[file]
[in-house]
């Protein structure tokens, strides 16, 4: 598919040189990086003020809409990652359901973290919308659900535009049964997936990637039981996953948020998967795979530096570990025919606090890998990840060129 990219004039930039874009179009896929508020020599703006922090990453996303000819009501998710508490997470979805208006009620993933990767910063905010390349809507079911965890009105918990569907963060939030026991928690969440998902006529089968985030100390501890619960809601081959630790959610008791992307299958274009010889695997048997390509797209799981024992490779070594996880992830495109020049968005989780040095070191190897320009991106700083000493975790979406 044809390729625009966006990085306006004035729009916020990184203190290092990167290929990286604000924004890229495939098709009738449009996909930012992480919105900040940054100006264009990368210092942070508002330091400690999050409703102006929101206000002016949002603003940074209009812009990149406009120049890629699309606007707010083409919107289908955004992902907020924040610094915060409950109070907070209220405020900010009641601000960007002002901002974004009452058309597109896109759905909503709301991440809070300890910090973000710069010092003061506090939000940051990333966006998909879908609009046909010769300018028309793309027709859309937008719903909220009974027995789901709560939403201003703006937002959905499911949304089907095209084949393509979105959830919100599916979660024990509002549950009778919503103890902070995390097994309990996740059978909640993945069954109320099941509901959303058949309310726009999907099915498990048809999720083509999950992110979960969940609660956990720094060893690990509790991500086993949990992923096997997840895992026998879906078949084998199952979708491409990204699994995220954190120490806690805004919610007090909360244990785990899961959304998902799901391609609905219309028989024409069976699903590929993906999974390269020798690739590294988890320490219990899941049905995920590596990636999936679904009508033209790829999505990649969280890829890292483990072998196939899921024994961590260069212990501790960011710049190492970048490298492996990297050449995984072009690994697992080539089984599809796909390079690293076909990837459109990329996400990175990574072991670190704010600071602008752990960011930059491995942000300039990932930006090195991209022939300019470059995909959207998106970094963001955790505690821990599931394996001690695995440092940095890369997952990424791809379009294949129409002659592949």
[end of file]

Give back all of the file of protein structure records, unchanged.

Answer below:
[in-house]
């Protein structure tokens, strides 16, 4: 598919040189990086003020809409990652359901973290919308659900535009049964997936990637039981996953948020998967795979530096570990025919606090890998990840060129 990219004039930039874009179009896929508020020599703006922090990453996303000819009501998710508490997470979805208006009620993933990767910063905010390349809507079911965890009105918990569907963060939030026991928690969440998902006529089968985030100390501890619960809601081959630790959610008791992307299958274009010889695997048997390509797209799981024992490779070594996880992830495109020049968005989780040095070191190897320009991106700083000493975790979406 044809390729625009966006990085306006004035729009916020990184203190290092990167290929990286604000924004890229495939098709009738449009996909930012992480919105900040940054100006264009990368210092942070508002330091400690999050409703102006929101206000002016949002603003940074209009812009990149406009120049890629699309606007707010083409919107289908955004992902907020924040610094915060409950109070907070209220405020900010009641601000960007002002901002974004009452058309597109896109759905909503709301991440809070300890910090973000710069010092003061506090939000940051990333966006998909879908609009046909010769300018028309793309027709859309937008719903909220009974027995789901709560939403201003703006937002959905499911949304089907095209084949393509979105959830919100599916979660024990509002549950009778919503103890902070995390097994309990996740059978909640993945069954109320099941509901959303058949309310726009999907099915498990048809999720083509999950992110979960969940609660956990720094060893690990509790991500086993949990992923096997997840895992026998879906078949084998199952979708491409990204699994995220954190120490806690805004919610007090909360244990785990899961959304998902799901391609609905219309028989024409069976699903590929993906999974390269020798690739590294988890320490219990899941049905995920590596990636999936679904009508033209790829999505990649969280890829890292483990072998196939899921024994961590260069212990501790960011710049190492970048490298492996990297050449995984072009690994697992080539089984599809796909390079690293076909990837459109990329996400990175990574072991670190704010600071602008752990960011930059491995942000300039990932930006090195991209022939300019470059995909959207998106970094963001955790505690821990599931394996001690695995440092940095890369997952990424791809379009294949129409002659592949």